Pushing our buttons in a digital era

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Pushing our buttons in a digital era

As product standards continuously rise and differences become blurred, offering a high-quality item is no longer enough. Consumers now want a good “user experience” using a product. Their purchase decisions revolve around the potential enjoyment and pleasure of use, rather than a desire to own it. This is especially seen in the first generation of consumers who have grown up with digital devices.

A company’s value chain was once dictated by what resulted from its production cycle. The customer’s use of the product was solely an individual matter. Now, companies are beginning to influence the value chain after a purchase. They are taking advantage of mobile technology and social media to bridge users’ lives with the experience of using a product, regardless of time and location.

When designing a product to augment user experience, it is important to break the mold of simply providing convenience and fun that enhance users’ personal values. IT firms have succeeded in social networking services and video games by improving the convenience of interfaces and amusement aspects. But recent research has revealed that satisfaction declines as time spent on Facebook rises. Only when immersion results in long-term value, such as self-development, can happiness continue.

With successes such as the Bordeaux TV and Galaxy S3, among others under its belt, Samsung Electronics is developing products under its new design identity of Make It Meaningful. The S Health Buddy app, which integrates exercise and games using Galaxy S4 sensors, is an example of this endeavor.

The user experience value chain has three stages: acquiring the experience elements, immersion in the actual experience and realizing meaningful values through the experience. When someone buys athletic shoes, the purchase does not automatically lead to improving user value. Only when the buyer becomes absorbed in exercising and improving health do the shoes become a meaningful, personal experience.

The five implementation strategies that go hand in hand with the three stages are as follows.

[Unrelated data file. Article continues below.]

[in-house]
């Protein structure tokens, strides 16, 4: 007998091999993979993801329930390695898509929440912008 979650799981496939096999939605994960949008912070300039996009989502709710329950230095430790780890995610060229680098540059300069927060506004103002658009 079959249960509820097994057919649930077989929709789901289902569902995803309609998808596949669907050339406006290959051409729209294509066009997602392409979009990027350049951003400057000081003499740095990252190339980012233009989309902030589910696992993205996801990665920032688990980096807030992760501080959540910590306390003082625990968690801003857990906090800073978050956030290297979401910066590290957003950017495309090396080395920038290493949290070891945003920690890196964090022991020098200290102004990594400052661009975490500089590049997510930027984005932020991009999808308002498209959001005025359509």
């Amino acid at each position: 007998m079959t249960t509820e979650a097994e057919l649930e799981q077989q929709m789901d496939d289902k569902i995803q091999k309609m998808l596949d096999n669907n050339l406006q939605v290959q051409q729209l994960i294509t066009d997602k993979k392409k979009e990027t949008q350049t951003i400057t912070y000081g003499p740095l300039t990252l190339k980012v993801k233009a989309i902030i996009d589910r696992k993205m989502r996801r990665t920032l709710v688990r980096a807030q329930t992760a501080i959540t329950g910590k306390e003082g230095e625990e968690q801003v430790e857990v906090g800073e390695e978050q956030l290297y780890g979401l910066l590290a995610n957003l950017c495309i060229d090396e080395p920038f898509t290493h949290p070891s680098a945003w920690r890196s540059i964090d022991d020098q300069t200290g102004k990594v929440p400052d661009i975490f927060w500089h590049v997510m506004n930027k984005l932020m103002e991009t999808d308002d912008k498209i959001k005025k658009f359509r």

One strategy is overcoming restrictions to an experience, such as time, space and matter, as well as interaction between users. Digital technology not only creates virtual experiences, it enhances real experiences. Virtual (or screen) golf is popular in Korea because it overcomes the time and price constraints of going to a golf course. And unlike driving ranges, where they have to practice alone, users are able to compete with friends on virtual golf courses, providing them with exercise and a chance to bond.

Another strategy is to introduce game elements, which can make daily routines more fun. Enjoyment is maximized when there are both emotional elements, such as art or a story, and scientific elements, such as technology. In particular, enjoyment is increased when the experience is new and unexpected, a strategy Volkswagen uses in its “Fun Theory” initiative. To encourage people to walk more, it turned a subway station staircase in Sweden into a digital piano keyboard that sounded a note on every step.

The third strategy is promptly responding to customers’ surrounding environments and circumstances. By utilizing mobile technology, the “when, where, how and with whom” of an experience can be tracked. This can facilitate offers of customized real-time services and contents that fit a user’s locale and needs. Google generates appropriate answers by deducing users’ specific intent from the search context. And its smartphone service, Google Now, analyzes users’ circumstances and provides suitable contents even before a search is initiated.

Fourth is measuring and giving meaning to user experience. In addition, the formation and expansion of user communities is encouraged. For this, a company depends on the domino effect, with the enthusiasm of their most persistent users attracting others. Huffington Post, an online news aggregator and blog, and online retailer Amazon conducted quantitative analyses on the clout of avid followers and revitalized user comments and reviews.

Lastly, experiences must be enhanced or new experiences developed by analyzing data from past behavior. Progressive, a U.S. auto insurance company tracks and analyzes driving patterns as a basis for discounts. Its efforts have reduced the number of accidents and increased its profits. In other words, Progressive has resolved the moral hazard that insurance companies face with irresponsible policy holders and improved driving habits.

As personal information leaks become more problematic, the trust of users is an indispensable component to the success of a digital experience. Therefore, companies must focus on establishing long-term trust and reliance and, through communication and cooperation with customers, create new and unique experiences.

*The author is research fellow at Samsung Economic Research Institute.

by Lee Sung-ho

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